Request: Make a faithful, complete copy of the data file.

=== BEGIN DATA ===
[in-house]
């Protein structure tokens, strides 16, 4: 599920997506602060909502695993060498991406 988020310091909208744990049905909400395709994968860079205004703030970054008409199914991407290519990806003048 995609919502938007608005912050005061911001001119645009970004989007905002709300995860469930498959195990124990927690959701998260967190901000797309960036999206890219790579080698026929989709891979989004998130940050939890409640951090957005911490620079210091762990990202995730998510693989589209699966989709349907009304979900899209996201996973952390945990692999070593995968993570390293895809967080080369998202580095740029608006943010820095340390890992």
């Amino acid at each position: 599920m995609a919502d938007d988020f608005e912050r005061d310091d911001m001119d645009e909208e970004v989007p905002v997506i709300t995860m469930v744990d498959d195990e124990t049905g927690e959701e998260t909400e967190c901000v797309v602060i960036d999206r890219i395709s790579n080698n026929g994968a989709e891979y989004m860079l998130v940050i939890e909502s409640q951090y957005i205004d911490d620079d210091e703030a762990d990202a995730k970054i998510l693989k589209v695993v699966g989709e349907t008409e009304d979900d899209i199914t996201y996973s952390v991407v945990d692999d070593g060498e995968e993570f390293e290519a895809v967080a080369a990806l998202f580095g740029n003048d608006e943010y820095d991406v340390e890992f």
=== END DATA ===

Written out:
[in-house]
């Protein structure tokens, strides 16, 4: 599920997506602060909502695993060498991406 988020310091909208744990049905909400395709994968860079205004703030970054008409199914991407290519990806003048 995609919502938007608005912050005061911001001119645009970004989007905002709300995860469930498959195990124990927690959701998260967190901000797309960036999206890219790579080698026929989709891979989004998130940050939890409640951090957005911490620079210091762990990202995730998510693989589209699966989709349907009304979900899209996201996973952390945990692999070593995968993570390293895809967080080369998202580095740029608006943010820095340390890992």
């Amino acid at each position: 599920m995609a919502d938007d988020f608005e912050r005061d310091d911001m001119d645009e909208e970004v989007p905002v997506i709300t995860m469930v744990d498959d195990e124990t049905g927690e959701e998260t909400e967190c901000v797309v602060i960036d999206r890219i395709s790579n080698n026929g994968a989709e891979y989004m860079l998130v940050i939890e909502s409640q951090y957005i205004d911490d620079d210091e703030a762990d990202a995730k970054i998510l693989k589209v695993v699966g989709e349907t008409e009304d979900d899209i199914t996201y996973s952390v991407v945990d692999d070593g060498e995968e993570f390293e290519a895809v967080a080369a990806l998202f580095g740029n003048d608006e943010y820095d991406v340390e890992f």